Publisher editorial teams experiment with ChatGPT, but few use AI tech in their work
A few publishers made headlines recently over their adoption of ChatGPT — the artificial intelligence chatbot system launched by OpenAI last November — or similar AI technology to produce content for their websites, including BuzzFeed, CNET and Sports Illustrated. But so far, those publishers seem to be the outliers.
While editorial teams are experimenting with ChatGPT, six top editors and media executives who spoke with Digiday said they were not working on integrating the AI technology into the workflow of their newsrooms. And to the best of their knowledge, no one within their editorial teams was using ChatGPT to publish stories.
However, ChatGPT has gotten editors talking. They’re encouraging their editorial teams to familiarize themselves with ChatGPT, and are discussing how AI technology can assist journalists with their jobs.
“[We’ve] encouraged all of our editors to play around with it… to see how good it is at at providing answers and crafting stories in a certain voice,” said Emma Rosenblum, chief content officer at Bustle Digital Group.
Editors and chief content officers at BDG, Gizmodo, Forbes, Futurism, Trusted Media Brands and 1440 cited a number of reasons for hesitating before welcoming the technology with open arms — mainly, issues regarding inaccuracies, plagiarism and the underdevelopment of the technology.
ChatGPT is a “catalyst for publications to have conversations around the topic,” said Francesco Marconi, a computational journalist and co-founder of real-time information company Applied XL.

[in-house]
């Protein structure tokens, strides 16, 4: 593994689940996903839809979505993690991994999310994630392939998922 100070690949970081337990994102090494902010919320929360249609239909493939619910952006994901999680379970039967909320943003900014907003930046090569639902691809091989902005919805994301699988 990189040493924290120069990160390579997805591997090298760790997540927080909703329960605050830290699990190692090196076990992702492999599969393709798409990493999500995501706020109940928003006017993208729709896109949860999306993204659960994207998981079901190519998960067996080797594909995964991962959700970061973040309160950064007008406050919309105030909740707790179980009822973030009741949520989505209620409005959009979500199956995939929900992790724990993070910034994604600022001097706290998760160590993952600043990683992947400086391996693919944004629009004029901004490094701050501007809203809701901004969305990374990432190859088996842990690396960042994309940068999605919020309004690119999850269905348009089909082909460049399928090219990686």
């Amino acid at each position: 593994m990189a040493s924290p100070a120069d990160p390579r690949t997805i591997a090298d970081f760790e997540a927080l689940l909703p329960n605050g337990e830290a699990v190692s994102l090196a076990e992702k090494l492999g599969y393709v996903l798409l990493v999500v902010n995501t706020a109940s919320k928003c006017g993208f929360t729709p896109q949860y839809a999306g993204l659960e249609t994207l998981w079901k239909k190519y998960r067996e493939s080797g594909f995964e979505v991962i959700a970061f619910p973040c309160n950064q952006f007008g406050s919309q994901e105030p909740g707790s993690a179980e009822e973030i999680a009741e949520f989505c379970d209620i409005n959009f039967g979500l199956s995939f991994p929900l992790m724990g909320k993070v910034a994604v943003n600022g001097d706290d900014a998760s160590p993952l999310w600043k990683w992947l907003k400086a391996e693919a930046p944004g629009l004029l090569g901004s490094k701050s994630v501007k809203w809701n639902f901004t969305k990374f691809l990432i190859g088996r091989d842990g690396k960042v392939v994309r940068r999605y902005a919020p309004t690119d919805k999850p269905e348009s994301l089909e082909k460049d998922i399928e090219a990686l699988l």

Embracing the new
There’s nothing new about AI technology being implemented in newsrooms. Forbes has its own AI and machine learning tools built into its CMS platform called Bertie to help journalists optimize headlines, generate descriptions and recommend images for a story, for example. The AP has been using AI technology to report on companies’ earnings for years. The Washington Post used AI technology to report on the Olympics and elections.
But the six publishing execs Digiday spoke with expressed both excitement and apprehension by the arrival of ChatGPT and the developments in AI technology.
“A large, disruptive technological change [happens] every ten-ish years, and I think this is the next one,” said Tim Huelskamp, co-founder and CEO of newsletter publisher 1440.
Forbes’ chief content officer Randall Lane and chief digital and information officer Vadim Supitskiy said the technology behind ChatGPT can serve as an assistant and research tool for journalists’ reporting, as it has the ability to scour the internet and spit out an answer to a prompt in moments. Eventually, those capabilities will be something they will want to integrate into Bertie to make their own CMS smarter.
ChatGPT can help journalists parse through large amounts of data or information to find a throughline, for example. It can also help summarize an article, provide variations on a headline and edit for grammar, as well as suggest authors in a relevant beat, Marconi said.